Quite simply stated, the Arab conquest of the region gave birth to the Arab World, to the notion of Arab unity and to the Arab peoples themselves. It took a diverse group of people and gave them a common language, culture, religion and, over time, a common identity. It is, thus, that the Arab conquest of the region stands out as one of the most significant turning points in the history of the Middle East and, indeed, the roots of Arab Nationalism can be directly traced to it (Hitti, 1943). Arab nationalism, tracing its roots to the Moslem conquest of north Africa and the Levantine, has survived over the millennia due to a complex set of historical and political circumstances.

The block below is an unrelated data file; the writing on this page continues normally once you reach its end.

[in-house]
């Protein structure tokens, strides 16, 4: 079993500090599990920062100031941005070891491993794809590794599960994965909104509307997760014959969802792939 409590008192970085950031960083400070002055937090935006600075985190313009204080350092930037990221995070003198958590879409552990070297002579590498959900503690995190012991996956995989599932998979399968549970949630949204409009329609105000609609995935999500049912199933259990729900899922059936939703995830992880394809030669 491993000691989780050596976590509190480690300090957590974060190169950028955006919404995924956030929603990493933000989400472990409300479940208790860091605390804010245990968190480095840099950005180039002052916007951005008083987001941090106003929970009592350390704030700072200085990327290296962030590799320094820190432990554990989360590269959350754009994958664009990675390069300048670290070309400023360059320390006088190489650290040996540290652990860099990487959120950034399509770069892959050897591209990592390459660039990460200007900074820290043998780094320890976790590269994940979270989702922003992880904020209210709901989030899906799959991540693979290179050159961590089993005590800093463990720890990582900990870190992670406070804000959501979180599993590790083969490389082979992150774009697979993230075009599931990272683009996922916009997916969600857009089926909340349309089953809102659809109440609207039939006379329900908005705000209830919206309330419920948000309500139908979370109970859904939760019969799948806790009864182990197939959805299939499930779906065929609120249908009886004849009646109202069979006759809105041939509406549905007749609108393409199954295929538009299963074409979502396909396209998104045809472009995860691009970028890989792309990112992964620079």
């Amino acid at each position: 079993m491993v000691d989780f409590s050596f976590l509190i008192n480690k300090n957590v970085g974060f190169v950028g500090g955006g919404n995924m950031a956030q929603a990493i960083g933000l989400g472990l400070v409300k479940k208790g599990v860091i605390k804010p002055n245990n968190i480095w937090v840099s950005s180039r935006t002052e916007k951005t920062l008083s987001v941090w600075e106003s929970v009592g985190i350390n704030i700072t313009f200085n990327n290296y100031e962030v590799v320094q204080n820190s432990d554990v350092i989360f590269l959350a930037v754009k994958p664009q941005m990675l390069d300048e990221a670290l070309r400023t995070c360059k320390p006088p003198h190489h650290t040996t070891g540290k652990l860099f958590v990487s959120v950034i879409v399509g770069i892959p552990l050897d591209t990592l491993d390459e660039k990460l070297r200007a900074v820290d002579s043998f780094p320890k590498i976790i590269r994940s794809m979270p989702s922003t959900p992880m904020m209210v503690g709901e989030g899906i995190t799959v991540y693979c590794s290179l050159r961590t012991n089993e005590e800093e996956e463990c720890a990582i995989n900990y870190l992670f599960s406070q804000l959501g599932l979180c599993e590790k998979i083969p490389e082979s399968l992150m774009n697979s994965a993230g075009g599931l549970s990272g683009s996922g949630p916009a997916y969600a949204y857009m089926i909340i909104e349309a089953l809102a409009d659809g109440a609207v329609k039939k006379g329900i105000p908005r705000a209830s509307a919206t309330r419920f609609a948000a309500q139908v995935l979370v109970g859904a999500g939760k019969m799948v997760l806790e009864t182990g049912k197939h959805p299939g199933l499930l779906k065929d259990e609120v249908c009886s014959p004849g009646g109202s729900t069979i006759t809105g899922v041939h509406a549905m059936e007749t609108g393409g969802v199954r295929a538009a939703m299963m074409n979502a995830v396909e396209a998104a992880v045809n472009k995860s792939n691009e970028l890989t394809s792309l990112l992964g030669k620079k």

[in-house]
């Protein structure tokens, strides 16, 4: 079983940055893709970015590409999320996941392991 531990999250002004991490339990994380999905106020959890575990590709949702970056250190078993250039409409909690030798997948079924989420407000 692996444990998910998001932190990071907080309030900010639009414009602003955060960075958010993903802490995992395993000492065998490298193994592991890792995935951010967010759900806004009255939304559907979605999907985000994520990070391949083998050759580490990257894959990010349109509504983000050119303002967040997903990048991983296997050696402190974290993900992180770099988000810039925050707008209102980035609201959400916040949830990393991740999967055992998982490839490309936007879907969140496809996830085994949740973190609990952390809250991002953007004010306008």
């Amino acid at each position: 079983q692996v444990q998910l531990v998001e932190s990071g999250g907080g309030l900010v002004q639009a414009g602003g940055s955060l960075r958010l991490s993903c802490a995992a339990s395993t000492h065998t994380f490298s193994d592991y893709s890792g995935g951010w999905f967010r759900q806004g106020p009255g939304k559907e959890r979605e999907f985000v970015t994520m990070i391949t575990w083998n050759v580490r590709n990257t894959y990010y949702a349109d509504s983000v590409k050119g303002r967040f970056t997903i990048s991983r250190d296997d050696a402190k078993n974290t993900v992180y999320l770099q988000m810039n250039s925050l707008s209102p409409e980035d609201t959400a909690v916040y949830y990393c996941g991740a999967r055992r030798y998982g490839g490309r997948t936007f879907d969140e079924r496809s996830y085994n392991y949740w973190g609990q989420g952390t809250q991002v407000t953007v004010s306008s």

The concept of the Arab nation and of Arab nationalism is based on historical circumstances which have a strong psychological appeal. As argued by Karsh (2001) in "Misunderstanding Arab Nationalism," this concept represents the historical successes, and power that the Arabs had achieved when they were united as a single empire from the eleventh to the nineteenth century. Since the collapse of that Empire, however, the Arabs have achieved little and have, indeed, devolved into twenty-two third world nations which have little, if any, political and economic influence over world affairs (Karsh, 2001). ...Show more